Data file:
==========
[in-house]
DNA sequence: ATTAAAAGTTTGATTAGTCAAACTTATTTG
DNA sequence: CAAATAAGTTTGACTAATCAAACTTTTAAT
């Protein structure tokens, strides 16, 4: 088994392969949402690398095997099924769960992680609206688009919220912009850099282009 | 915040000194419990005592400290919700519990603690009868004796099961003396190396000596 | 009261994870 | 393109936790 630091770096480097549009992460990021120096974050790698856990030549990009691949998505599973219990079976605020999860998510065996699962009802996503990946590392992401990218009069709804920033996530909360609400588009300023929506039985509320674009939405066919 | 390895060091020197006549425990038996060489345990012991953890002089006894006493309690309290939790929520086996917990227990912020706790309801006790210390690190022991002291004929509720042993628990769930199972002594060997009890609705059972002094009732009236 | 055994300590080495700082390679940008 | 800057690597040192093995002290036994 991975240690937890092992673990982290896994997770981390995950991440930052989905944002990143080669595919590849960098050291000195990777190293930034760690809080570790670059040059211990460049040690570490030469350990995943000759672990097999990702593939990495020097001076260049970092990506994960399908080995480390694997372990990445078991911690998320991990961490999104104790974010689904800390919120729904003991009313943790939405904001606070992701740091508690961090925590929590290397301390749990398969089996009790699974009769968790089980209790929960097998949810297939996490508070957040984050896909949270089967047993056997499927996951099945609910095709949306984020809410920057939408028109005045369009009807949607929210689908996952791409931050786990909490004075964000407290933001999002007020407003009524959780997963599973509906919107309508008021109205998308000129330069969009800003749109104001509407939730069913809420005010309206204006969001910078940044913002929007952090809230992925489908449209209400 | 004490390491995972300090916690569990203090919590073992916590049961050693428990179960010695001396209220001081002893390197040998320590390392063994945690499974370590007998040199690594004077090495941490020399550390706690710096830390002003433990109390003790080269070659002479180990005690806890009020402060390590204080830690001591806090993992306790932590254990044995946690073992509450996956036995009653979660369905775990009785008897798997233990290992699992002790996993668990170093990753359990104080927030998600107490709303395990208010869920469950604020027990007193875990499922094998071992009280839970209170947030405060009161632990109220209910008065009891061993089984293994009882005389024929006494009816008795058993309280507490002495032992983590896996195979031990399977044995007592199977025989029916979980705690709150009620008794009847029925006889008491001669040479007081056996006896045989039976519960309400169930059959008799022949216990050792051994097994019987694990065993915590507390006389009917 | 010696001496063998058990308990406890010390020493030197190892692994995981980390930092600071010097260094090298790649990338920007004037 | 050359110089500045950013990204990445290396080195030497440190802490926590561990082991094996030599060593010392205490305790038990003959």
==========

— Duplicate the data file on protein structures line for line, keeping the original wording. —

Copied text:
[in-house]
DNA sequence: ATTAAAAGTTTGATTAGTCAAACTTATTTG
DNA sequence: CAAATAAGTTTGACTAATCAAACTTTTAAT
């Protein structure tokens, strides 16, 4: 088994392969949402690398095997099924769960992680609206688009919220912009850099282009 | 915040000194419990005592400290919700519990603690009868004796099961003396190396000596 | 009261994870 | 393109936790 630091770096480097549009992460990021120096974050790698856990030549990009691949998505599973219990079976605020999860998510065996699962009802996503990946590392992401990218009069709804920033996530909360609400588009300023929506039985509320674009939405066919 | 390895060091020197006549425990038996060489345990012991953890002089006894006493309690309290939790929520086996917990227990912020706790309801006790210390690190022991002291004929509720042993628990769930199972002594060997009890609705059972002094009732009236 | 055994300590080495700082390679940008 | 800057690597040192093995002290036994 991975240690937890092992673990982290896994997770981390995950991440930052989905944002990143080669595919590849960098050291000195990777190293930034760690809080570790670059040059211990460049040690570490030469350990995943000759672990097999990702593939990495020097001076260049970092990506994960399908080995480390694997372990990445078991911690998320991990961490999104104790974010689904800390919120729904003991009313943790939405904001606070992701740091508690961090925590929590290397301390749990398969089996009790699974009769968790089980209790929960097998949810297939996490508070957040984050896909949270089967047993056997499927996951099945609910095709949306984020809410920057939408028109005045369009009807949607929210689908996952791409931050786990909490004075964000407290933001999002007020407003009524959780997963599973509906919107309508008021109205998308000129330069969009800003749109104001509407939730069913809420005010309206204006969001910078940044913002929007952090809230992925489908449209209400 | 004490390491995972300090916690569990203090919590073992916590049961050693428990179960010695001396209220001081002893390197040998320590390392063994945690499974370590007998040199690594004077090495941490020399550390706690710096830390002003433990109390003790080269070659002479180990005690806890009020402060390590204080830690001591806090993992306790932590254990044995946690073992509450996956036995009653979660369905775990009785008897798997233990290992699992002790996993668990170093990753359990104080927030998600107490709303395990208010869920469950604020027990007193875990499922094998071992009280839970209170947030405060009161632990109220209910008065009891061993089984293994009882005389024929006494009816008795058993309280507490002495032992983590896996195979031990399977044995007592199977025989029916979980705690709150009620008794009847029925006889008491001669040479007081056996006896045989039976519960309400169930059959008799022949216990050792051994097994019987694990065993915590507390006389009917 | 010696001496063998058990308990406890010390020493030197190892692994995981980390930092600071010097260094090298790649990338920007004037 | 050359110089500045950013990204990445290396080195030497440190802490926590561990082991094996030599060593010392205490305790038990003959």